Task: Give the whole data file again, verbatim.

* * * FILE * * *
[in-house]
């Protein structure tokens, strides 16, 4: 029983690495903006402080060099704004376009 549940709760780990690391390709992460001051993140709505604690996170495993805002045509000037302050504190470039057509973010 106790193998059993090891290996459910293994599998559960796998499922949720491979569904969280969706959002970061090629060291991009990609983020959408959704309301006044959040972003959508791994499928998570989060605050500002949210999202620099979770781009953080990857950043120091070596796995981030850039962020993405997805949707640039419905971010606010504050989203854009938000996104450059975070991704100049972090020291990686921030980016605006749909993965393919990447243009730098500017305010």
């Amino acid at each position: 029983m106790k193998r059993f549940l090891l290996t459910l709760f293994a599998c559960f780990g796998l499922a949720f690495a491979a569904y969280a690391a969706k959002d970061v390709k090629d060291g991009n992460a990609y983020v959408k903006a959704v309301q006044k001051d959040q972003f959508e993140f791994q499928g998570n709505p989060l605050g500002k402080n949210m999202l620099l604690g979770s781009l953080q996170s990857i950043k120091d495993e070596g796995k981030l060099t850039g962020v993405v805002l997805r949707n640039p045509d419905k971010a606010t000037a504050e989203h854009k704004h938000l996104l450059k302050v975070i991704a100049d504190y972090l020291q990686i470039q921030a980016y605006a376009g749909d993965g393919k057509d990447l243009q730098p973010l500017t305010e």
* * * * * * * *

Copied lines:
[in-house]
């Protein structure tokens, strides 16, 4: 029983690495903006402080060099704004376009 549940709760780990690391390709992460001051993140709505604690996170495993805002045509000037302050504190470039057509973010 106790193998059993090891290996459910293994599998559960796998499922949720491979569904969280969706959002970061090629060291991009990609983020959408959704309301006044959040972003959508791994499928998570989060605050500002949210999202620099979770781009953080990857950043120091070596796995981030850039962020993405997805949707640039419905971010606010504050989203854009938000996104450059975070991704100049972090020291990686921030980016605006749909993965393919990447243009730098500017305010």
């Amino acid at each position: 029983m106790k193998r059993f549940l090891l290996t459910l709760f293994a599998c559960f780990g796998l499922a949720f690495a491979a569904y969280a690391a969706k959002d970061v390709k090629d060291g991009n992460a990609y983020v959408k903006a959704v309301q006044k001051d959040q972003f959508e993140f791994q499928g998570n709505p989060l605050g500002k402080n949210m999202l620099l604690g979770s781009l953080q996170s990857i950043k120091d495993e070596g796995k981030l060099t850039g962020v993405v805002l997805r949707n640039p045509d419905k971010a606010t000037a504050e989203h854009k704004h938000l996104l450059k302050v975070i991704a100049d504190y972090l020291q990686i470039q921030a980016y605006a376009g749909d993965g393919k057509d990447l243009q730098p973010l500017t305010e």